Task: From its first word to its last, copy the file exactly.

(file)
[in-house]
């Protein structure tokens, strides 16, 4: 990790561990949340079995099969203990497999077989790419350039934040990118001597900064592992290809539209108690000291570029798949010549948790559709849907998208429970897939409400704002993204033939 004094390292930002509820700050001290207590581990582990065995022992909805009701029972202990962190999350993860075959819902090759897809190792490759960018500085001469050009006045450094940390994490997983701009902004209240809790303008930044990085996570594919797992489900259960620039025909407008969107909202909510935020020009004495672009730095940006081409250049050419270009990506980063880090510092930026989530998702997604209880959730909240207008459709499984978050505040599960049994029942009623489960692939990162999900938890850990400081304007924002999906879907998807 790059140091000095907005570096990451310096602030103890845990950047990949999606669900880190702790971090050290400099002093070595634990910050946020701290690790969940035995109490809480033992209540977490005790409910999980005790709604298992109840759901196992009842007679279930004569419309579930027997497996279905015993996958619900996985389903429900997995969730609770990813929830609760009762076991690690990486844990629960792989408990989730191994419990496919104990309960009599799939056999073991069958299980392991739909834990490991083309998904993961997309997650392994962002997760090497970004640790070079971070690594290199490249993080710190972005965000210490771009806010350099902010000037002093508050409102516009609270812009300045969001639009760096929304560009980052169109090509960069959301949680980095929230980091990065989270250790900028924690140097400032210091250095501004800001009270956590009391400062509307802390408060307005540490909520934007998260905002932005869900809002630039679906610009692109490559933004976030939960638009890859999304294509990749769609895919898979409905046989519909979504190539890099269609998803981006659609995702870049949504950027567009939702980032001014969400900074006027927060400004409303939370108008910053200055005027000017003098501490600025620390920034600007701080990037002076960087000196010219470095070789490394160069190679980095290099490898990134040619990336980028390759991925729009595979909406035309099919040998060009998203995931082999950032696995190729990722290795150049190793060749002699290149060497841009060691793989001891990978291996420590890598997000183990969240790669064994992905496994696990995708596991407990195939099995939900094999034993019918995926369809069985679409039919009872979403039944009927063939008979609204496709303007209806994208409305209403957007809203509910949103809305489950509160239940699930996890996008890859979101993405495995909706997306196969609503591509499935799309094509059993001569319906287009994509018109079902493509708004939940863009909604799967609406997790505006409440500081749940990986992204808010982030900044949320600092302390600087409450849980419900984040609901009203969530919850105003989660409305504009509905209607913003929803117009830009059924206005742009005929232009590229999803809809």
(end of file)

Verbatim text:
[in-house]
């Protein structure tokens, strides 16, 4: 990790561990949340079995099969203990497999077989790419350039934040990118001597900064592992290809539209108690000291570029798949010549948790559709849907998208429970897939409400704002993204033939 004094390292930002509820700050001290207590581990582990065995022992909805009701029972202990962190999350993860075959819902090759897809190792490759960018500085001469050009006045450094940390994490997983701009902004209240809790303008930044990085996570594919797992489900259960620039025909407008969107909202909510935020020009004495672009730095940006081409250049050419270009990506980063880090510092930026989530998702997604209880959730909240207008459709499984978050505040599960049994029942009623489960692939990162999900938890850990400081304007924002999906879907998807 790059140091000095907005570096990451310096602030103890845990950047990949999606669900880190702790971090050290400099002093070595634990910050946020701290690790969940035995109490809480033992209540977490005790409910999980005790709604298992109840759901196992009842007679279930004569419309579930027997497996279905015993996958619900996985389903429900997995969730609770990813929830609760009762076991690690990486844990629960792989408990989730191994419990496919104990309960009599799939056999073991069958299980392991739909834990490991083309998904993961997309997650392994962002997760090497970004640790070079971070690594290199490249993080710190972005965000210490771009806010350099902010000037002093508050409102516009609270812009300045969001639009760096929304560009980052169109090509960069959301949680980095929230980091990065989270250790900028924690140097400032210091250095501004800001009270956590009391400062509307802390408060307005540490909520934007998260905002932005869900809002630039679906610009692109490559933004976030939960638009890859999304294509990749769609895919898979409905046989519909979504190539890099269609998803981006659609995702870049949504950027567009939702980032001014969400900074006027927060400004409303939370108008910053200055005027000017003098501490600025620390920034600007701080990037002076960087000196010219470095070789490394160069190679980095290099490898990134040619990336980028390759991925729009595979909406035309099919040998060009998203995931082999950032696995190729990722290795150049190793060749002699290149060497841009060691793989001891990978291996420590890598997000183990969240790669064994992905496994696990995708596991407990195939099995939900094999034993019918995926369809069985679409039919009872979403039944009927063939008979609204496709303007209806994208409305209403957007809203509910949103809305489950509160239940699930996890996008890859979101993405495995909706997306196969609503591509499935799309094509059993001569319906287009994509018109079902493509708004939940863009909604799967609406997790505006409440500081749940990986992204808010982030900044949320600092302390600087409450849980419900984040609901009203969530919850105003989660409305504009509905209607913003929803117009830009059924206005742009005929232009590229999803809809």